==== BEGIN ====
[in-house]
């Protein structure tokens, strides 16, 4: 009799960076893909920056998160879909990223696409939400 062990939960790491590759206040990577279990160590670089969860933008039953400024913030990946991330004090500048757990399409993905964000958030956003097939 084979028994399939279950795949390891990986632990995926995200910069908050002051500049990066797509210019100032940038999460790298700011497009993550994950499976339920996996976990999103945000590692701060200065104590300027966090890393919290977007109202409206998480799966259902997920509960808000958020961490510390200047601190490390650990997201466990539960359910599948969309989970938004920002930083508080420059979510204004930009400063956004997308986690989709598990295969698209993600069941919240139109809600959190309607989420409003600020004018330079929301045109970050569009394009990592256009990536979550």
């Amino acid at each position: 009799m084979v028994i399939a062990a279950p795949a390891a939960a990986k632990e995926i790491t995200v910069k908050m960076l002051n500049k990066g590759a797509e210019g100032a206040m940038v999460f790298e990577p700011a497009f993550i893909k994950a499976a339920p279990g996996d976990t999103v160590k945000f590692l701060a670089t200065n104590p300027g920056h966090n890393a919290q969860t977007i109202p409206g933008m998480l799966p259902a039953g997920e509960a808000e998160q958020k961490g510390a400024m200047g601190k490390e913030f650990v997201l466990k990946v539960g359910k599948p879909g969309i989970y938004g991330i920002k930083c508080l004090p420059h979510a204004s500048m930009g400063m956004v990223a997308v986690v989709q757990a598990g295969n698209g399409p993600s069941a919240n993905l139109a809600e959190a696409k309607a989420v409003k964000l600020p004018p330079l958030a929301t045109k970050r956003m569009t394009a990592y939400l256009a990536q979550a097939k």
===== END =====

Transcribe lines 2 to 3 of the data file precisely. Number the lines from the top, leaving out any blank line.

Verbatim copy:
């Protein structure tokens, strides 16, 4: 009799960076893909920056998160879909990223696409939400 062990939960790491590759206040990577279990160590670089969860933008039953400024913030990946991330004090500048757990399409993905964000958030956003097939 084979028994399939279950795949390891990986632990995926995200910069908050002051500049990066797509210019100032940038999460790298700011497009993550994950499976339920996996976990999103945000590692701060200065104590300027966090890393919290977007109202409206998480799966259902997920509960808000958020961490510390200047601190490390650990997201466990539960359910599948969309989970938004920002930083508080420059979510204004930009400063956004997308986690989709598990295969698209993600069941919240139109809600959190309607989420409003600020004018330079929301045109970050569009394009990592256009990536979550």
């Amino acid at each position: 009799m084979v028994i399939a062990a279950p795949a390891a939960a990986k632990e995926i790491t995200v910069k908050m960076l002051n500049k990066g590759a797509e210019g100032a206040m940038v999460f790298e990577p700011a497009f993550i893909k994950a499976a339920p279990g996996d976990t999103v160590k945000f590692l701060a670089t200065n104590p300027g920056h966090n890393a919290q969860t977007i109202p409206g933008m998480l799966p259902a039953g997920e509960a808000e998160q958020k961490g510390a400024m200047g601190k490390e913030f650990v997201l466990k990946v539960g359910k599948p879909g969309i989970y938004g991330i920002k930083c508080l004090p420059h979510a204004s500048m930009g400063m956004v990223a997308v986690v989709q757990a598990g295969n698209g399409p993600s069941a919240n993905l139109a809600e959190a696409k309607a989420v409003k964000l600020p004018p330079l958030a929301t045109k970050r956003m569009t394009a990592y939400l256009a990536q979550a097939k």